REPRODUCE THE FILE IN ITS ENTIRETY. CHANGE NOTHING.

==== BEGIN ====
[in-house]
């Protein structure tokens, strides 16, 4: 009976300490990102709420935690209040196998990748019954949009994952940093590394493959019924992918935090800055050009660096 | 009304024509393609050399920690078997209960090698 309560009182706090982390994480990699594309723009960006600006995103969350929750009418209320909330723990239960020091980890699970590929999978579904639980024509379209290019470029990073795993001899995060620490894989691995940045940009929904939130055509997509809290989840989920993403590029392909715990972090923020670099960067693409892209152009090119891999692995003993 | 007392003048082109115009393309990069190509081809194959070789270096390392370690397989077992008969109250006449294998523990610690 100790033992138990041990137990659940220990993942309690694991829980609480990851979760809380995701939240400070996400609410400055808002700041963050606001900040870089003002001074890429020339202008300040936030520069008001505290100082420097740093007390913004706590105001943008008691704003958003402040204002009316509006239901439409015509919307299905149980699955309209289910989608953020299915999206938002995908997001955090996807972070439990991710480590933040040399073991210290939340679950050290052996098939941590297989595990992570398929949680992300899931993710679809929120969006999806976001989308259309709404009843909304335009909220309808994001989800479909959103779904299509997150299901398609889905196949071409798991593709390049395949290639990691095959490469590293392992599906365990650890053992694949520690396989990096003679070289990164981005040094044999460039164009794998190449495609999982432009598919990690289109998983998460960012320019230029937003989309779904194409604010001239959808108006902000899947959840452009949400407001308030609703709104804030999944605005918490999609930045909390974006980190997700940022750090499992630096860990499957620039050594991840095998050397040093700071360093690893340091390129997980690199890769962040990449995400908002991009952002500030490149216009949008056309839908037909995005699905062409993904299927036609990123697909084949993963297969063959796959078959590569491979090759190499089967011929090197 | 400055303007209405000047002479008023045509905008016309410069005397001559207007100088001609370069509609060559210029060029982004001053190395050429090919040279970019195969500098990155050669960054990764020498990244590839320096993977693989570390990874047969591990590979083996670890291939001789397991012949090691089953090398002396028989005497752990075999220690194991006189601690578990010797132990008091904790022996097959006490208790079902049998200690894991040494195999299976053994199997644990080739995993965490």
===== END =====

[in-house]
């Protein structure tokens, strides 16, 4: 009976300490990102709420935690209040196998990748019954949009994952940093590394493959019924992918935090800055050009660096 | 009304024509393609050399920690078997209960090698 309560009182706090982390994480990699594309723009960006600006995103969350929750009418209320909330723990239960020091980890699970590929999978579904639980024509379209290019470029990073795993001899995060620490894989691995940045940009929904939130055509997509809290989840989920993403590029392909715990972090923020670099960067693409892209152009090119891999692995003993 | 007392003048082109115009393309990069190509081809194959070789270096390392370690397989077992008969109250006449294998523990610690 100790033992138990041990137990659940220990993942309690694991829980609480990851979760809380995701939240400070996400609410400055808002700041963050606001900040870089003002001074890429020339202008300040936030520069008001505290100082420097740093007390913004706590105001943008008691704003958003402040204002009316509006239901439409015509919307299905149980699955309209289910989608953020299915999206938002995908997001955090996807972070439990991710480590933040040399073991210290939340679950050290052996098939941590297989595990992570398929949680992300899931993710679809929120969006999806976001989308259309709404009843909304335009909220309808994001989800479909959103779904299509997150299901398609889905196949071409798991593709390049395949290639990691095959490469590293392992599906365990650890053992694949520690396989990096003679070289990164981005040094044999460039164009794998190449495609999982432009598919990690289109998983998460960012320019230029937003989309779904194409604010001239959808108006902000899947959840452009949400407001308030609703709104804030999944605005918490999609930045909390974006980190997700940022750090499992630096860990499957620039050594991840095998050397040093700071360093690893340091390129997980690199890769962040990449995400908002991009952002500030490149216009949008056309839908037909995005699905062409993904299927036609990123697909084949993963297969063959796959078959590569491979090759190499089967011929090197 | 400055303007209405000047002479008023045509905008016309410069005397001559207007100088001609370069509609060559210029060029982004001053190395050429090919040279970019195969500098990155050669960054990764020498990244590839320096993977693989570390990874047969591990590979083996670890291939001789397991012949090691089953090398002396028989005497752990075999220690194991006189601690578990010797132990008091904790022996097959006490208790079902049998200690894991040494195999299976053994199997644990080739995993965490």